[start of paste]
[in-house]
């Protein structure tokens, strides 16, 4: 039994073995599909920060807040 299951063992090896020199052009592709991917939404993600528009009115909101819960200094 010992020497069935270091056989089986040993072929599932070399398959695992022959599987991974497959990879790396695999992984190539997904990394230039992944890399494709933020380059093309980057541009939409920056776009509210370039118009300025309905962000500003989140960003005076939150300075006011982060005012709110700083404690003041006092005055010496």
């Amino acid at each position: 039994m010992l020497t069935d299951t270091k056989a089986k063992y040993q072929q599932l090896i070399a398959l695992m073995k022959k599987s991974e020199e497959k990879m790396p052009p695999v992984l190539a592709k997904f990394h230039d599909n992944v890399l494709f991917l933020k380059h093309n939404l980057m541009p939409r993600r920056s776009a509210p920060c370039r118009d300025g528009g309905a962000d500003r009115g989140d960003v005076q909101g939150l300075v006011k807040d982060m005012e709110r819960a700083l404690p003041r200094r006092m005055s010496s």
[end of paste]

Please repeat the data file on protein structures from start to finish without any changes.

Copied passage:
[in-house]
């Protein structure tokens, strides 16, 4: 039994073995599909920060807040 299951063992090896020199052009592709991917939404993600528009009115909101819960200094 010992020497069935270091056989089986040993072929599932070399398959695992022959599987991974497959990879790396695999992984190539997904990394230039992944890399494709933020380059093309980057541009939409920056776009509210370039118009300025309905962000500003989140960003005076939150300075006011982060005012709110700083404690003041006092005055010496």
């Amino acid at each position: 039994m010992l020497t069935d299951t270091k056989a089986k063992y040993q072929q599932l090896i070399a398959l695992m073995k022959k599987s991974e020199e497959k990879m790396p052009p695999v992984l190539a592709k997904f990394h230039d599909n992944v890399l494709f991917l933020k380059h093309n939404l980057m541009p939409r993600r920056s776009a509210p920060c370039r118009d300025g528009g309905a962000d500003r009115g989140d960003v005076q909101g939150l300075v006011k807040d982060m005012e709110r819960a700083l404690p003041r200094r006092m005055s010496s």